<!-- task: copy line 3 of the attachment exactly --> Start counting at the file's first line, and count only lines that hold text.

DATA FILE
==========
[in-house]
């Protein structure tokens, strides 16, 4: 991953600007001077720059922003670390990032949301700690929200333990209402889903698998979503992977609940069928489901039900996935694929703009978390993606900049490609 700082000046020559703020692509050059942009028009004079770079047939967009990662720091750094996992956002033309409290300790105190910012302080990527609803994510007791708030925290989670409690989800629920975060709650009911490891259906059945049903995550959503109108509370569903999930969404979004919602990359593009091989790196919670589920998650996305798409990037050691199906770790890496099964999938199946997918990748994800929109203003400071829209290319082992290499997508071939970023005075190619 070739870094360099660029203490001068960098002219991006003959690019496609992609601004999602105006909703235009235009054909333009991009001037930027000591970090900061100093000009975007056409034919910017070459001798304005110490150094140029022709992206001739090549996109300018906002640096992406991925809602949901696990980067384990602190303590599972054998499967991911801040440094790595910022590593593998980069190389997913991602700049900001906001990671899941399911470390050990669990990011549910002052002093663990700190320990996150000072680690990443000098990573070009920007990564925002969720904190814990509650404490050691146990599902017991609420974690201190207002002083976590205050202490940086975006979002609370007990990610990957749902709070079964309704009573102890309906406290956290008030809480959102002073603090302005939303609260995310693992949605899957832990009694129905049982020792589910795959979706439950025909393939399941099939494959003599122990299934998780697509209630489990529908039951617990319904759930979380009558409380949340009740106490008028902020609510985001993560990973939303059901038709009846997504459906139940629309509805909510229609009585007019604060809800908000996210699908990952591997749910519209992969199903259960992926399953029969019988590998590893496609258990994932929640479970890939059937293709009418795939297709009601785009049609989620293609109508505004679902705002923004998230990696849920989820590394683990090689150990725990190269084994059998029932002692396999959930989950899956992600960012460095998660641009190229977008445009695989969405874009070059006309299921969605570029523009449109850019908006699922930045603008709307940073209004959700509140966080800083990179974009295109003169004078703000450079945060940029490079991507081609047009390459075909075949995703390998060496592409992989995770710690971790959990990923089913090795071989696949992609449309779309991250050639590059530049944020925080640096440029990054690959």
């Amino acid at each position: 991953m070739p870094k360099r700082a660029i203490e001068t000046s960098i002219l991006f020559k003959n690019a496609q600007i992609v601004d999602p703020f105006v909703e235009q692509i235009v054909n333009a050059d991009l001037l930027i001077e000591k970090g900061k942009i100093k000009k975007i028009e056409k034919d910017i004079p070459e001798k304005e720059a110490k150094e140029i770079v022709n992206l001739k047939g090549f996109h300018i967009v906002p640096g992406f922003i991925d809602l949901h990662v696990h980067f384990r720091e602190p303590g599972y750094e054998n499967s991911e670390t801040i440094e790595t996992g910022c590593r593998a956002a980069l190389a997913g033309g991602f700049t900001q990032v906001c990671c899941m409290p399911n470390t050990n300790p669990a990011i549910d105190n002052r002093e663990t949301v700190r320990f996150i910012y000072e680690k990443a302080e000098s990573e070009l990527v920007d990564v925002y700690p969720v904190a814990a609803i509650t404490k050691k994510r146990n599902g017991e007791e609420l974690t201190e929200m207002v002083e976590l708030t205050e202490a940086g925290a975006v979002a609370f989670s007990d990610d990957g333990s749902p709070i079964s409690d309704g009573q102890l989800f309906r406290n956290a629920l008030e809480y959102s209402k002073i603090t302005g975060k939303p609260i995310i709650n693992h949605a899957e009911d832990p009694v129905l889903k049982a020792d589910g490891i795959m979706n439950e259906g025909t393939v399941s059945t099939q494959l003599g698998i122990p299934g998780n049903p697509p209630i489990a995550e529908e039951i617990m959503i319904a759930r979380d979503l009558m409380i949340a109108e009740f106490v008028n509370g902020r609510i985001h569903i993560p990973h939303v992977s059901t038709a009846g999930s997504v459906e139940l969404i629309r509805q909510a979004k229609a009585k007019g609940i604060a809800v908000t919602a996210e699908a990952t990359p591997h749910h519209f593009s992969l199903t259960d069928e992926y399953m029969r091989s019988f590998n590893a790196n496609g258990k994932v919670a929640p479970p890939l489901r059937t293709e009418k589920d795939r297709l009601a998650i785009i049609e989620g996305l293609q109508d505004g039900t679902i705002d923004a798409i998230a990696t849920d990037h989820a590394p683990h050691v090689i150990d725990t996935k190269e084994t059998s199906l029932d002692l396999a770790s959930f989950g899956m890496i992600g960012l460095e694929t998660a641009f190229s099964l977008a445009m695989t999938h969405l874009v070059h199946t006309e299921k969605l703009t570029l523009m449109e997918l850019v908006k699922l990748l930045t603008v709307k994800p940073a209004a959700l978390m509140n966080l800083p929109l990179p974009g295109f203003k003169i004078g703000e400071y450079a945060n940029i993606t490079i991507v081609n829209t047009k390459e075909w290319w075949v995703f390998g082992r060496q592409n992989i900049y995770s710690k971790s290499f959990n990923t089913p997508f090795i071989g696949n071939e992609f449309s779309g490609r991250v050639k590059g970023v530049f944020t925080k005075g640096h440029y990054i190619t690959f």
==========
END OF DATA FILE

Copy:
């Amino acid at each position: 991953m070739p870094k360099r700082a660029i203490e001068t000046s960098i002219l991006f020559k003959n690019a496609q600007i992609v601004d999602p703020f105006v909703e235009q692509i235009v054909n333009a050059d991009l001037l930027i001077e000591k970090g900061k942009i100093k000009k975007i028009e056409k034919d910017i004079p070459e001798k304005e720059a110490k150094e140029i770079v022709n992206l001739k047939g090549f996109h300018i967009v906002p640096g992406f922003i991925d809602l949901h990662v696990h980067f384990r720091e602190p303590g599972y750094e054998n499967s991911e670390t801040i440094e790595t996992g910022c590593r593998a956002a980069l190389a997913g033309g991602f700049t900001q990032v906001c990671c899941m409290p399911n470390t050990n300790p669990a990011i549910d105190n002052r002093e663990t949301v700190r320990f996150i910012y000072e680690k990443a302080e000098s990573e070009l990527v920007d990564v925002y700690p969720v904190a814990a609803i509650t404490k050691k994510r146990n599902g017991e007791e609420l974690t201190e929200m207002v002083e976590l708030t205050e202490a940086g925290a975006v979002a609370f989670s007990d990610d990957g333990s749902p709070i079964s409690d309704g009573q102890l989800f309906r406290n956290a629920l008030e809480y959102s209402k002073i603090t302005g975060k939303p609260i995310i709650n693992h949605a899957e009911d832990p009694v129905l889903k049982a020792d589910g490891i795959m979706n439950e259906g025909t393939v399941s059945t099939q494959l003599g698998i122990p299934g998780n049903p697509p209630i489990a995550e529908e039951i617990m959503i319904a759930r979380d979503l009558m409380i949340a109108e009740f106490v008028n509370g902020r609510i985001h569903i993560p990973h939303v992977s059901t038709a009846g999930s997504v459906e139940l969404i629309r509805q909510a979004k229609a009585k007019g609940i604060a809800v908000t919602a996210e699908a990952t990359p591997h749910h519209f593009s992969l199903t259960d069928e992926y399953m029969r091989s019988f590998n590893a790196n496609g258990k994932v919670a929640p479970p890939l489901r059937t293709e009418k589920d795939r297709l009601a998650i785009i049609e989620g996305l293609q109508d505004g039900t679902i705002d923004a798409i998230a990696t849920d990037h989820a590394p683990h050691v090689i150990d725990t996935k190269e084994t059998s199906l029932d002692l396999a770790s959930f989950g899956m890496i992600g960012l460095e694929t998660a641009f190229s099964l977008a445009m695989t999938h969405l874009v070059h199946t006309e299921k969605l703009t570029l523009m449109e997918l850019v908006k699922l990748l930045t603008v709307k994800p940073a209004a959700l978390m509140n966080l800083p929109l990179p974009g295109f203003k003169i004078g703000e400071y450079a945060n940029i993606t490079i991507v081609n829209t047009k390459e075909w290319w075949v995703f390998g082992r060496q592409n992989i900049y995770s710690k971790s290499f959990n990923t089913p997508f090795i071989g696949n071939e992609f449309s779309g490609r991250v050639k590059g970023v530049f944020t925080k005075g640096h440029y990054i190619t690959f």